1. Tom Serino said,

    How many countries have banned the practice of scientology now?

    • Louanne said,

      Absolutely none.

      Are there any laws against the practice of Scientology? Has it ever been banned?

      No. While the Church of Scientology had to fight many legal battles in its formative years and its parishioners endured systematic official acts of religious discrimination in some countries, it is not now and never has been banned in any nation.

      In the 1960s, three Australian states enacted repressive legislation that essentially made it a crime to practice Scientology in those states. Once the false allegations against the religion were repudiated, these discriminatory laws became an embarrassment to the Australian government. Indeed, a former Australian senator and deputy premier of Western Australia actually traveled to the United States in 1976 to attend the Churches of Scientology International Prayer Day. Whereupon they apologized to all members of the Church, describing the discriminatory legislation as the “blackest day in the political history of Western Australia.” Subsequently, Scientology was fully recognized by the Australian High Court, which came to the “irresistible” conclusion that Scientology is a religion. Today, that landmark decision forms the basis for determining what is a religion in courts and governments throughout the Commonwealth.

      Thus, Scientology operates freely world over and has received hundreds upon hundreds of religious recognitions from courts and government administrative bodies. In fact, the Church of Scientology has been formally recognized as a religion in the following nations: Albania, Argentina, Australia, Brazil, Costa Rica, Croatia, Dominican Republic, Ecuador, Hungary, India, Kazakhstan, Kenya, Kyrgyzstan, Nepal, New Zealand, Nicaragua, Philippines, Portugal, Slovenia, South Africa, Spain, Sri Lanka, Sweden, Taiwan, Tanzania, United States, Venezuela and Zimbabwe.

      The Church of Scientology is further distinguished as a religion for the fact that:

      On April 5, 2007, a landmark decision rendered by the European Court of Human Rights found Scientology constitutes a religious community entitled to be registered as a religious organization, enunciating a principle binding on all 47 Member States comprising the Council of Europe.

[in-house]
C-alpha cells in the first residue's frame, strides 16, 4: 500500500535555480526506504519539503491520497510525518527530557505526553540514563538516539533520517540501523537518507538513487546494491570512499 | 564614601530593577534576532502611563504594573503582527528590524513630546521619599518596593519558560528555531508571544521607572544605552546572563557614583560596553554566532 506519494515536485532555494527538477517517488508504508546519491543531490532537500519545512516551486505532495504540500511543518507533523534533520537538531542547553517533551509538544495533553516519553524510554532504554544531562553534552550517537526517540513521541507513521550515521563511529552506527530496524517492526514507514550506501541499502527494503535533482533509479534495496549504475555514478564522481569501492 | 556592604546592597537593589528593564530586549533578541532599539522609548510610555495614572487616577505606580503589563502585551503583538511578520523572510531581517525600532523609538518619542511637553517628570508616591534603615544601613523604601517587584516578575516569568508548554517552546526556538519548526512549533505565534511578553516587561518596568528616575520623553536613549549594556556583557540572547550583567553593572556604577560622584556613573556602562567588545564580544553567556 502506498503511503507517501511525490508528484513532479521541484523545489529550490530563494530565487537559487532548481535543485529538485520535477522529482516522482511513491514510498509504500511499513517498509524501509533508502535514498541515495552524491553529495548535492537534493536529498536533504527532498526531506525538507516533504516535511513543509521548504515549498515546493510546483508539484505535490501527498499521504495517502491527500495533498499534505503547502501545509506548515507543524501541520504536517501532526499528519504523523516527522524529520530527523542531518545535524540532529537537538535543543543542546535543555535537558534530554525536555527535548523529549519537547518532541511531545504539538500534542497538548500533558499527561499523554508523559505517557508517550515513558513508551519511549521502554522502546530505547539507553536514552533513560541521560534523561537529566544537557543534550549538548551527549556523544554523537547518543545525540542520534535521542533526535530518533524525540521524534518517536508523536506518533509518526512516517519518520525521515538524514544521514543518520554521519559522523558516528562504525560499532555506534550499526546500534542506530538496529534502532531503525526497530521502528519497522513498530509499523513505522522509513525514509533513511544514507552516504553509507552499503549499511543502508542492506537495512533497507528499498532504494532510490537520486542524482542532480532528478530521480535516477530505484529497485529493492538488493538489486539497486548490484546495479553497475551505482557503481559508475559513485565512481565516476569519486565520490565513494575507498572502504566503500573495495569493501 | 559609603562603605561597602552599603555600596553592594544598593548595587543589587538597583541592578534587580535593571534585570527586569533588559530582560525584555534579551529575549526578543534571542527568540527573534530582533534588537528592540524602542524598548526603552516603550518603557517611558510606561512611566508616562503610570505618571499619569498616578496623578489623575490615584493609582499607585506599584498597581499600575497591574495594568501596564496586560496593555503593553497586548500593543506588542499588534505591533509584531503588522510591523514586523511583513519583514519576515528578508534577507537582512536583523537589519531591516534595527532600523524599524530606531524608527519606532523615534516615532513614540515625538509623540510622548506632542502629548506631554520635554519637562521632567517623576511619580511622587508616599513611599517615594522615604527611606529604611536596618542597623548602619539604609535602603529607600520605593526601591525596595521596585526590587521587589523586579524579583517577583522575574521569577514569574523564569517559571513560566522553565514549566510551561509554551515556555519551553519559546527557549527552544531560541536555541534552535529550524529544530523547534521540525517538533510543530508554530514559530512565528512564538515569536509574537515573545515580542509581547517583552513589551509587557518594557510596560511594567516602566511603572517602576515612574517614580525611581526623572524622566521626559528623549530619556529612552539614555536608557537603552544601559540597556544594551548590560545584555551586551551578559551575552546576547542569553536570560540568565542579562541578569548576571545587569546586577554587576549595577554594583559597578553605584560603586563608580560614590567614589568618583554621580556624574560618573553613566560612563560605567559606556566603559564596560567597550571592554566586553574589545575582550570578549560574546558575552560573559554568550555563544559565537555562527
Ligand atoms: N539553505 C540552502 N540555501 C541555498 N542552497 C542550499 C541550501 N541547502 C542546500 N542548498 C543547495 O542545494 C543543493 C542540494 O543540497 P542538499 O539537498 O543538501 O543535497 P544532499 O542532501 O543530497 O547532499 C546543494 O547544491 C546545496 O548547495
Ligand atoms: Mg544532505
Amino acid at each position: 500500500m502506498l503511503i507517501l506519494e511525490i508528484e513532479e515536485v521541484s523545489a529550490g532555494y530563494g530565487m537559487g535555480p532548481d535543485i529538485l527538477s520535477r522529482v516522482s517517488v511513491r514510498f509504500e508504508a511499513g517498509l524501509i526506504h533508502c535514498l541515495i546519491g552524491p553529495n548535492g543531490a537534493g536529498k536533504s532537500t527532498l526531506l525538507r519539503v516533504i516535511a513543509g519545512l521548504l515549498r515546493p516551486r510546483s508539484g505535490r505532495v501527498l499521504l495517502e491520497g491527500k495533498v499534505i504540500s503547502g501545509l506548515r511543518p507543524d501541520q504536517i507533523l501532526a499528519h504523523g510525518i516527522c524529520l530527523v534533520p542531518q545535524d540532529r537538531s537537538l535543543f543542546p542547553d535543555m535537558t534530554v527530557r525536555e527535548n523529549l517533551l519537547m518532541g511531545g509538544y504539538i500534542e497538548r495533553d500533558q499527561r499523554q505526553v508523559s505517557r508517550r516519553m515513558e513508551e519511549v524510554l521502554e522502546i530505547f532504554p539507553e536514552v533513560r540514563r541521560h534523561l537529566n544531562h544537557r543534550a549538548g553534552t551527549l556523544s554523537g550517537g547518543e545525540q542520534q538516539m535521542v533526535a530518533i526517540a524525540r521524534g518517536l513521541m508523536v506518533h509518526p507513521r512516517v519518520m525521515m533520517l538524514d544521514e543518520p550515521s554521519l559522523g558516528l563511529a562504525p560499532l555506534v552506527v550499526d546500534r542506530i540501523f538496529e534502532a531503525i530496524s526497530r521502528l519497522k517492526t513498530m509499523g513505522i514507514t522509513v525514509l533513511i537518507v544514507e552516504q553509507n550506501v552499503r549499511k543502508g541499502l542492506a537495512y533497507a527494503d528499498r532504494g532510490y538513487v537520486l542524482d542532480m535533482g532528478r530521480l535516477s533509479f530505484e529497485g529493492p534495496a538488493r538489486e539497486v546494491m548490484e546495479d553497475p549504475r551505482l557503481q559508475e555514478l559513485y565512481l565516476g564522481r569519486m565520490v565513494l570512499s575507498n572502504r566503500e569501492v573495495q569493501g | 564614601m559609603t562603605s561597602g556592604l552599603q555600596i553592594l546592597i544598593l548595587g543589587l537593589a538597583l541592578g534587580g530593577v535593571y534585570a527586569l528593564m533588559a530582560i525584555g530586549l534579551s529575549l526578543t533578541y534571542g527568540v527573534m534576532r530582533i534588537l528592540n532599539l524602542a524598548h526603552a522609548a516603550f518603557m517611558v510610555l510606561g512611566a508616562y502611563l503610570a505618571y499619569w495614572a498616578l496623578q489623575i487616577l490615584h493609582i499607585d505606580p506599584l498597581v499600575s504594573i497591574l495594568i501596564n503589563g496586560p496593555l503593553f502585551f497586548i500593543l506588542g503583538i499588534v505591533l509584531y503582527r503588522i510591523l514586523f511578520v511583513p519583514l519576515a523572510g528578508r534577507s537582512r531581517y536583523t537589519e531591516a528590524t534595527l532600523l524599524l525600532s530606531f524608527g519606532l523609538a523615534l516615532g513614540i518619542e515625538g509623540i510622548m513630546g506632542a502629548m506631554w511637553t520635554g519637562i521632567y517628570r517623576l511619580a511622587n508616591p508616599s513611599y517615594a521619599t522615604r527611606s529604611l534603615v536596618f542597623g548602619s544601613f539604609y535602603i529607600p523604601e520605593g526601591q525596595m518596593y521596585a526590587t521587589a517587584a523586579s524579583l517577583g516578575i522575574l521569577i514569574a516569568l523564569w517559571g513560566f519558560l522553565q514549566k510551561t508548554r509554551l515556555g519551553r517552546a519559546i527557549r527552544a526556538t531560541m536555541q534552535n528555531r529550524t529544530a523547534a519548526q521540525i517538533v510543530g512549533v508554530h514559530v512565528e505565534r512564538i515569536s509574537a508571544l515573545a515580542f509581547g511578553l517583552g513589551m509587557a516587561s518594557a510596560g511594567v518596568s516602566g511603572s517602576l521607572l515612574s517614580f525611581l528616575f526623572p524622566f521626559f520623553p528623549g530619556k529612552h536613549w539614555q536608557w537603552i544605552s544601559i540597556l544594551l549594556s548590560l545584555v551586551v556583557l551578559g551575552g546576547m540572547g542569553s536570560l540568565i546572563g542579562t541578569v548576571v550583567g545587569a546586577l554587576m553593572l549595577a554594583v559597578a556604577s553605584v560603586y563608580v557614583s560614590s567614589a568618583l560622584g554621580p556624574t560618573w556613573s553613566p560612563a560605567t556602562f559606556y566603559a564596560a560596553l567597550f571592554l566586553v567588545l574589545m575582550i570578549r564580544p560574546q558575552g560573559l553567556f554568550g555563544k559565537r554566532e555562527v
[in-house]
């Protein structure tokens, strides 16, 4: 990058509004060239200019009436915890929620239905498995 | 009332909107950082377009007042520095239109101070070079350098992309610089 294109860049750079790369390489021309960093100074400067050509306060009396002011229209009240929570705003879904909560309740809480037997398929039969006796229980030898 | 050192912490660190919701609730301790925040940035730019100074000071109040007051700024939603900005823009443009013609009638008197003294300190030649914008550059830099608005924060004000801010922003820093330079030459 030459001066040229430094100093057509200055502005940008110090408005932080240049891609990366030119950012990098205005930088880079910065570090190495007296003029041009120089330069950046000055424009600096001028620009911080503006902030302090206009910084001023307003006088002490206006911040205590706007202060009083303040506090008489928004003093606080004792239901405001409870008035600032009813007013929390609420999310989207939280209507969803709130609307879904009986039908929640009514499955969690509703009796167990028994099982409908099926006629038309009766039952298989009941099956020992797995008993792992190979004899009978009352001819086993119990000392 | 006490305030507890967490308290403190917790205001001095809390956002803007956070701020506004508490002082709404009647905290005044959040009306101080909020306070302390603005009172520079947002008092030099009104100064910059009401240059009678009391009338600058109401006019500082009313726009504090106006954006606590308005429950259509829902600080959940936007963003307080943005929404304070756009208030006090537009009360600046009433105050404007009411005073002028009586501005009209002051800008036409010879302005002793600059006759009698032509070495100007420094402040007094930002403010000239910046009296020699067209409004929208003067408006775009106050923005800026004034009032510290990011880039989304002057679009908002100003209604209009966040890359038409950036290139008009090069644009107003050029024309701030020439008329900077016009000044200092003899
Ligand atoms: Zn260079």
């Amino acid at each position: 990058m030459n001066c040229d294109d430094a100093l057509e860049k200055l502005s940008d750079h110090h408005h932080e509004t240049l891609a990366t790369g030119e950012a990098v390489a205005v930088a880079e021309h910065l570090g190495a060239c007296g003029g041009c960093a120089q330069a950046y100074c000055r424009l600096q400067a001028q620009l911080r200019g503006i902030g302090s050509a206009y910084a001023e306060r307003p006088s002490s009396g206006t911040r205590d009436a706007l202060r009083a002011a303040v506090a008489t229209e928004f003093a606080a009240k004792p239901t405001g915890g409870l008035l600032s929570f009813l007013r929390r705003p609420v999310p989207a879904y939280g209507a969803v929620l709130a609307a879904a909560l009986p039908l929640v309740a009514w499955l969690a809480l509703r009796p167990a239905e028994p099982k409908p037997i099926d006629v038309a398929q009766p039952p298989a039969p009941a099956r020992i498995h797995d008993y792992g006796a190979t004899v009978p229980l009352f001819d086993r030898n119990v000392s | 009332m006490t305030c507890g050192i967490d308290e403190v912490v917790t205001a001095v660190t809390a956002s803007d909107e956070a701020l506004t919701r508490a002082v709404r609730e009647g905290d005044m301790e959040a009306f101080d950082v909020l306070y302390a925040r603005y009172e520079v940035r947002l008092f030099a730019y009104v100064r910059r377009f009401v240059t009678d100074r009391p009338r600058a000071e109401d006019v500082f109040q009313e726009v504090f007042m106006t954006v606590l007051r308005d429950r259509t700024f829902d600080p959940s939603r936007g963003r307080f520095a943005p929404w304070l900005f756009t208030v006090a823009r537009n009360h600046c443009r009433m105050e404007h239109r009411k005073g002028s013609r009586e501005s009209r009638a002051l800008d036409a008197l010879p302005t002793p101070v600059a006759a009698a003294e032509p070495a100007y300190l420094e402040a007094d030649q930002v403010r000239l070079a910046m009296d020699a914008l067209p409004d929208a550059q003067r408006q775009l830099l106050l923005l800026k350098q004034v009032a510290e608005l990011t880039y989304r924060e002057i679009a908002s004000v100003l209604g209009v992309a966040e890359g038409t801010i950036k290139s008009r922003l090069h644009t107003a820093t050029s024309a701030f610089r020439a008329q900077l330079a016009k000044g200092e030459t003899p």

On September 18, 2007, the Church of Scientology of Portugal was officially recognized as a religious organization under that country’s new religious registration law.

      And on December 3, 2007, the South African Revenue Service granted the Church of Scientology the status of a Public Benefit Organization as a religious entity with full tax exemption.

      There is substantially more:

      Spain is a land where Scientology battled for decades against official persecution and discrimination before gaining full vindication and religious recognition. In October 2007, the National Court in Madrid affirmed the rights of Scientology parishioners and Church organizations to religious freedom in Spain. The Church of Scientology was then officially entered in the National Register of Religions of Spain in December 2007.

      Today, while there still remain remnants of discrimination, nowhere is Scientology prohibited from practicing its faith. Moreover, even where religious intolerance still lingers, the bigoted acts of governmental officials must be placed in context. For the fact is, Scientology is growing at a rate unprecedented for any religion in modern times and while a few governments may try to impede it, the people certainly are not.